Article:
The primary disadvantage of looking at the top 100 parses that we have to keep in mind is that it disproportionately favors the best DPS spec of any given class. The very best players in the very best gear are typically going to play the very best DPS spec for the fight. If there is a spec lagging behind, far fewer of the best players are playing that spec, and so its numbers fall even further behind.
It's very important to keep that in mind with this data. If a spec is 5% DPS behind, in reality, all of the top players will ditch it for most fights. Then because we have a lower tier of player skill, gear and buffs playing that spec, it looks like it's actually 15% behind.
In general, if a spec is doing substantially worse, it's because that spec does worse. But the amount worse is going to be exaggerated in this data.
Why deviation from median?
I like to sit around and try to think like a game designer from time to time. And if I were a designer, I wouldn't care a whole lot about spec rankings or the Raidbots spec score (which also gets skewed by outliers and doesn't show your relationship to the middle of the pack). As a designer, the ultimate (and unobtainable) goal is to have every spec do about the same DPS in current content. Sure, one will be stronger with these mechanics, but others will be stronger with those mechanics and it balances to everyone doing about the same.
What really matters is not what ranking order the specs are in, but how far away from that center line they lie. If a spec is doing 3% more or less DPS than the median, then I think they're looking pretty darned good, whether they're #1 or #15. To me, the question is how far away from that median each spec is, on average, in the actual content. I'm still not sure how far is too far. I definitely think that anything within 5% is pretty darned balanced. But how far away do they need to go from that median line before needing correction? 10%? More?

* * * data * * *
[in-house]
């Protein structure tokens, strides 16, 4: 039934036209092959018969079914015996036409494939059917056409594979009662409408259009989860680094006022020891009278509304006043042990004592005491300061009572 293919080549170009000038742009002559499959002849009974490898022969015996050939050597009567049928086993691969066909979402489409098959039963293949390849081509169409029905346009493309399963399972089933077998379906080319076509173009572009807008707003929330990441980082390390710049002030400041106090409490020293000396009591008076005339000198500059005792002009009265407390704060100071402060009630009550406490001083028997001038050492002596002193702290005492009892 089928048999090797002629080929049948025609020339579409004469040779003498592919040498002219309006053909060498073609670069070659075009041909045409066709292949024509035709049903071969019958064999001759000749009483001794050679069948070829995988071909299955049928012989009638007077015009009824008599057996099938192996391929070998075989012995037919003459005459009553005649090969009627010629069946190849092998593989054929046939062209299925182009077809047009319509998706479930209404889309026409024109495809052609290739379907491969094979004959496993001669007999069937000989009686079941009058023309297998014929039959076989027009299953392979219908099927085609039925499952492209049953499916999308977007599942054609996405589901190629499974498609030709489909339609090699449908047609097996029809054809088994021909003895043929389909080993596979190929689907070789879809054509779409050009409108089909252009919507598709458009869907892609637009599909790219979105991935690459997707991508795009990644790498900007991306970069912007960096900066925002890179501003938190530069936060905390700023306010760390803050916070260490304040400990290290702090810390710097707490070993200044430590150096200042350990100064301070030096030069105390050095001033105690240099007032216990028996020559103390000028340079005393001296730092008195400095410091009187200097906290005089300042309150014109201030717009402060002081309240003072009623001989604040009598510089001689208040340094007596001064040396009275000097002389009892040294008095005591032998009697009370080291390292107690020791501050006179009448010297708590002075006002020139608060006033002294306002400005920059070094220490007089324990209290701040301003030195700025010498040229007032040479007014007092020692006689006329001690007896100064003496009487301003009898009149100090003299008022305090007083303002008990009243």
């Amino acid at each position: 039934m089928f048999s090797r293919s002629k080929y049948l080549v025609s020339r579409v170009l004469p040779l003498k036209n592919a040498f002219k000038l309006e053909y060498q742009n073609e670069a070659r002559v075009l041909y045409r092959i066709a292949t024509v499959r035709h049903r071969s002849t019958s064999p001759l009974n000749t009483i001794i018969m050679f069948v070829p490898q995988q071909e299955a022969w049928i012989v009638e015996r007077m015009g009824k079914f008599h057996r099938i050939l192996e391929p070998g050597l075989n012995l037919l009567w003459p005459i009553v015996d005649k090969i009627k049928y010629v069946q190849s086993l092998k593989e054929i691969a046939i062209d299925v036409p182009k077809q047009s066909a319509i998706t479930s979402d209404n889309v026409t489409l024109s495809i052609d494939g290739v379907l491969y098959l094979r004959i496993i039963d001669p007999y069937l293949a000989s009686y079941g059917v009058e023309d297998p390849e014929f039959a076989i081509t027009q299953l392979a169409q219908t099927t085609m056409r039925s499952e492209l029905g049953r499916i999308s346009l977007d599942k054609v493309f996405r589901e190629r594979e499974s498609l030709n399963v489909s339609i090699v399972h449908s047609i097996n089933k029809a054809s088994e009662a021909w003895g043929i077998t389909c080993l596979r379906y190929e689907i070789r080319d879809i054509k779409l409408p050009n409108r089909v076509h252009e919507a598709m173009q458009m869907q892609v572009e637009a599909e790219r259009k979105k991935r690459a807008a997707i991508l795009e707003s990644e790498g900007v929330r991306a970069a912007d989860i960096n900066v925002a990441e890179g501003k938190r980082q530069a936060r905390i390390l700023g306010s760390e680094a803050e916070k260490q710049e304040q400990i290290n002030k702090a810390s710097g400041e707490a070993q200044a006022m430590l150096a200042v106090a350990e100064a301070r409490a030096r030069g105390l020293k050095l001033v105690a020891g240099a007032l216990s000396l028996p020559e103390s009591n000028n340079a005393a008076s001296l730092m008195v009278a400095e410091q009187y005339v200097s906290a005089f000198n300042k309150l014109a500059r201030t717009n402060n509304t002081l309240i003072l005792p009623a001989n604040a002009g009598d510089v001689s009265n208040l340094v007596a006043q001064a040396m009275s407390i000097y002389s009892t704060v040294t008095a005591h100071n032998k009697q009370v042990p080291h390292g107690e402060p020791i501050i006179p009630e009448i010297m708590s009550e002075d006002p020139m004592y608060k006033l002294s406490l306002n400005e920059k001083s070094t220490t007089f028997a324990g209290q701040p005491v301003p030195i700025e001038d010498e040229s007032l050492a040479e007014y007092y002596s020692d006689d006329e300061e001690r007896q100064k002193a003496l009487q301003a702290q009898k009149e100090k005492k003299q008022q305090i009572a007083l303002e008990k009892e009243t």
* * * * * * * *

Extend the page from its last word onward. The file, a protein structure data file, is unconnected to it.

It's worth noting that this is a different way of looking at things than the way players usually do. By definition, half the specs will be above the median, but players tend to really want only the top handful. Most players look at numbers and if they see their class is consistently, say, 15% above median, they'll think they're doing great but not overpowered -- after all, that other class is even better in this fight or that fight. But anyone who is 15% below that median will be crying and complaining about being ignored and unable to play their class (though you'll rarely find a class doing that poorly -- there's usually at least one spec that's near or over the median).
In reality, both of those situations are equally problematic from a pure design theory perspective. So how far below the median should a spec be before it needs to be buffed? 10%? 15%? Because that's the exact same amount above median a spec should be before getting nerfed.
At any rate, enough explanation -- let's get to the numbers in part 2.